Think of something you did or said in the past that has brought you regret and remorse. We all have experiences like this and we often beat ourselves up over it, wishing in retrospect that we had acted differently. The thing we don’t realize though is that the only reason we can look at our past self and wish we had done something differently is because we’ve grown and learned from the experience. Had we not learned anything from it, we’d simply go on blindly making the same mistakes over and over again. Does anyone else see the injustice in what we do to ourselves in these moments? We’re condemning our past selves based on current knowledge and experience, knowledge and experience which we did not have at the time. We were simply doing the best we knew how in that particular moment. Because we experience remorse over something we said or did, that means we recognize that something could have been dealt with differently. We’ve learned from it and we typically plan to do things differently in the future. Had we not made the mistake we did, we wouldn’t have learned a lesson from it. As we learn to look at our past mistakes this way, we come to see them less as mistakes and more as learning opportunities and moments of growth. And then over a lifetime, we see a journey of learning opportunities that have helped make us who we are today.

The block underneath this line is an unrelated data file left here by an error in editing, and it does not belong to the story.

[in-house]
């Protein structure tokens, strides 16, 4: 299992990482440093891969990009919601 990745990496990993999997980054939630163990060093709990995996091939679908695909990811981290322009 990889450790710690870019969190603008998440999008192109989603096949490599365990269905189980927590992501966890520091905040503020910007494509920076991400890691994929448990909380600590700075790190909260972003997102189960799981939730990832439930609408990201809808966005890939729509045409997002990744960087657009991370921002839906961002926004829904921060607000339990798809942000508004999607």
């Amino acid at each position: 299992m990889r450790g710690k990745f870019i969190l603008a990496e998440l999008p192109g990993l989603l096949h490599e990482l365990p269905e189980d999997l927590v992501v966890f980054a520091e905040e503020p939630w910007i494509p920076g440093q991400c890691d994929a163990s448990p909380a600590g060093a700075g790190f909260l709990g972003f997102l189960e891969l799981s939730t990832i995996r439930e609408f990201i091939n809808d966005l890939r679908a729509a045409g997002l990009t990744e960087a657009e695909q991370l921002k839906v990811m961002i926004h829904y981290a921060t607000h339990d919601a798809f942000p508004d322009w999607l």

Most of us as we age wish we could take our adult brain and put it into the head of our younger self so that we could live a “better” life. We sometimes get stuck wishing we had made a different choice at a defining point in our lives. That obviously can’t happen. We can’t change the past. What we can change though is how we view those events. After all, if we were to go back and change a significant moment in our lives, it could have permanent consequences that would completely change where we went and what we accomplished. A woman I met with once told me of all the hurt and pain she’d gone through in her marriage and how sad and eager she was to end it and get a divorce so she could move on. I wondered if she regretted marrying her husband. On the one hand, the easy answer would be yes because of everything she’d been through…but after some thought, she remarked: “And yet, if I had to do it all over again, if I had to marry him again, I would. Those experiences have helped make me the woman I am today…and I wouldn’t have the beautiful children that I have today had I not married him.” And so, even in the darkest of moments, the experiences we have help make us who we are.